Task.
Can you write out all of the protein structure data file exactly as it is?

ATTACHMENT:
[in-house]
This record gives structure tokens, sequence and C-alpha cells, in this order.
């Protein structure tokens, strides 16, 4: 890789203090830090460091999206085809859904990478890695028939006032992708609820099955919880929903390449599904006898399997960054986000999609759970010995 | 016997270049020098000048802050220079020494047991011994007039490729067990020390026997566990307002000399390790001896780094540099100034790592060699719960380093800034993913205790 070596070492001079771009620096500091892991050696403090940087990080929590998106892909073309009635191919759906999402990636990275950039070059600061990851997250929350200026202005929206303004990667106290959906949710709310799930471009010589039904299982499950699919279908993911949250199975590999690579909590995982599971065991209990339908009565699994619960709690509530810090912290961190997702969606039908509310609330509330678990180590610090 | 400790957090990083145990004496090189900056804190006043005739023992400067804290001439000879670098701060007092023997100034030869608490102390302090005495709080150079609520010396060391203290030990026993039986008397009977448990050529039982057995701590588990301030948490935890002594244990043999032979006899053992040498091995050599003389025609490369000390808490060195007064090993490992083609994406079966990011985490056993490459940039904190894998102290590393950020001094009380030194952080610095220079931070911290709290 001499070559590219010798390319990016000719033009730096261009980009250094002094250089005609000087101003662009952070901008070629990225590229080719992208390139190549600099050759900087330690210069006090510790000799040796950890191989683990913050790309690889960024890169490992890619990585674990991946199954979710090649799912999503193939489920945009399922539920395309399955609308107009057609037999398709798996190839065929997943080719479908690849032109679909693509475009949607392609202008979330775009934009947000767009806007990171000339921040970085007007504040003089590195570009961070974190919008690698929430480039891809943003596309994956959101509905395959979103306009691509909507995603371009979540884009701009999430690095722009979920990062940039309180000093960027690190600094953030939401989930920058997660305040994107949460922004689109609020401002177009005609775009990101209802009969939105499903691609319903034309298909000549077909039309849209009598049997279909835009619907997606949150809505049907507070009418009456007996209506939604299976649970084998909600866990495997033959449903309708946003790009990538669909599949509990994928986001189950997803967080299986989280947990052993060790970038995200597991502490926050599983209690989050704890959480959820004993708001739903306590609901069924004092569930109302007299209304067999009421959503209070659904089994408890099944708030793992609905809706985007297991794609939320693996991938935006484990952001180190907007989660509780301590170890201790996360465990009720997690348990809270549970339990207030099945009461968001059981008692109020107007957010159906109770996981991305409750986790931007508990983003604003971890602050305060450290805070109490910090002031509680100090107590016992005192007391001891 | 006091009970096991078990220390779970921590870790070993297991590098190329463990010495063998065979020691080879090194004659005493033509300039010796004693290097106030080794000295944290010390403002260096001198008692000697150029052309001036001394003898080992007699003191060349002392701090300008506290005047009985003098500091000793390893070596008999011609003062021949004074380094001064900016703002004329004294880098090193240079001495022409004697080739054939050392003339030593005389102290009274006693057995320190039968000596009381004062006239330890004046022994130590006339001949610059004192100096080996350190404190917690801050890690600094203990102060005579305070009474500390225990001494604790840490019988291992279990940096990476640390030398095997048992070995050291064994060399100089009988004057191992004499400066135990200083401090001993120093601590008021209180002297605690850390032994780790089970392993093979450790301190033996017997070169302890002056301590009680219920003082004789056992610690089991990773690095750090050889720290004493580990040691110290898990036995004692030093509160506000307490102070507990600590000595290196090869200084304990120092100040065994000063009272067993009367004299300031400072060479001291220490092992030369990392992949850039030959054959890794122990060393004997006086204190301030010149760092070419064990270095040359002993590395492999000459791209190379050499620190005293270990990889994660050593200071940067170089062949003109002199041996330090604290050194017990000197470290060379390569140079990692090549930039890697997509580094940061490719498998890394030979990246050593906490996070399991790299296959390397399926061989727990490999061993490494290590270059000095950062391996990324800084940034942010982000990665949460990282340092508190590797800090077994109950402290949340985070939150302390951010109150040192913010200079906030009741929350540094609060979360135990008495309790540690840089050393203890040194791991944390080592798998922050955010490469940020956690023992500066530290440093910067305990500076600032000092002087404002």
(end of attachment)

[in-house]
This record gives structure tokens, sequence and C-alpha cells, in this order.
């Protein structure tokens, strides 16, 4: 890789203090830090460091999206085809859904990478890695028939006032992708609820099955919880929903390449599904006898399997960054986000999609759970010995 | 016997270049020098000048802050220079020494047991011994007039490729067990020390026997566990307002000399390790001896780094540099100034790592060699719960380093800034993913205790 070596070492001079771009620096500091892991050696403090940087990080929590998106892909073309009635191919759906999402990636990275950039070059600061990851997250929350200026202005929206303004990667106290959906949710709310799930471009010589039904299982499950699919279908993911949250199975590999690579909590995982599971065991209990339908009565699994619960709690509530810090912290961190997702969606039908509310609330509330678990180590610090 | 400790957090990083145990004496090189900056804190006043005739023992400067804290001439000879670098701060007092023997100034030869608490102390302090005495709080150079609520010396060391203290030990026993039986008397009977448990050529039982057995701590588990301030948490935890002594244990043999032979006899053992040498091995050599003389025609490369000390808490060195007064090993490992083609994406079966990011985490056993490459940039904190894998102290590393950020001094009380030194952080610095220079931070911290709290 001499070559590219010798390319990016000719033009730096261009980009250094002094250089005609000087101003662009952070901008070629990225590229080719992208390139190549600099050759900087330690210069006090510790000799040796950890191989683990913050790309690889960024890169490992890619990585674990991946199954979710090649799912999503193939489920945009399922539920395309399955609308107009057609037999398709798996190839065929997943080719479908690849032109679909693509475009949607392609202008979330775009934009947000767009806007990171000339921040970085007007504040003089590195570009961070974190919008690698929430480039891809943003596309994956959101509905395959979103306009691509909507995603371009979540884009701009999430690095722009979920990062940039309180000093960027690190600094953030939401989930920058997660305040994107949460922004689109609020401002177009005609775009990101209802009969939105499903691609319903034309298909000549077909039309849209009598049997279909835009619907997606949150809505049907507070009418009456007996209506939604299976649970084998909600866990495997033959449903309708946003790009990538669909599949509990994928986001189950997803967080299986989280947990052993060790970038995200597991502490926050599983209690989050704890959480959820004993708001739903306590609901069924004092569930109302007299209304067999009421959503209070659904089994408890099944708030793992609905809706985007297991794609939320693996991938935006484990952001180190907007989660509780301590170890201790996360465990009720997690348990809270549970339990207030099945009461968001059981008692109020107007957010159906109770996981991305409750986790931007508990983003604003971890602050305060450290805070109490910090002031509680100090107590016992005192007391001891 | 006091009970096991078990220390779970921590870790070993297991590098190329463990010495063998065979020691080879090194004659005493033509300039010796004693290097106030080794000295944290010390403002260096001198008692000697150029052309001036001394003898080992007699003191060349002392701090300008506290005047009985003098500091000793390893070596008999011609003062021949004074380094001064900016703002004329004294880098090193240079001495022409004697080739054939050392003339030593005389102290009274006693057995320190039968000596009381004062006239330890004046022994130590006339001949610059004192100096080996350190404190917690801050890690600094203990102060005579305070009474500390225990001494604790840490019988291992279990940096990476640390030398095997048992070995050291064994060399100089009988004057191992004499400066135990200083401090001993120093601590008021209180002297605690850390032994780790089970392993093979450790301190033996017997070169302890002056301590009680219920003082004789056992610690089991990773690095750090050889720290004493580990040691110290898990036995004692030093509160506000307490102070507990600590000595290196090869200084304990120092100040065994000063009272067993009367004299300031400072060479001291220490092992030369990392992949850039030959054959890794122990060393004997006086204190301030010149760092070419064990270095040359002993590395492999000459791209190379050499620190005293270990990889994660050593200071940067170089062949003109002199041996330090604290050194017990000197470290060379390569140079990692090549930039890697997509580094940061490719498998890394030979990246050593906490996070399991790299296959390397399926061989727990490999061993490494290590270059000095950062391996990324800084940034942010982000990665949460990282340092508190590797800090077994109950402290949340985070939150302390951010109150040192913010200079906030009741929350540094609060979360135990008495309790540690840089050393203890040194791991944390080592798998922050955010490469940020956690023992500066530290440093910067305990500076600032000092002087404002």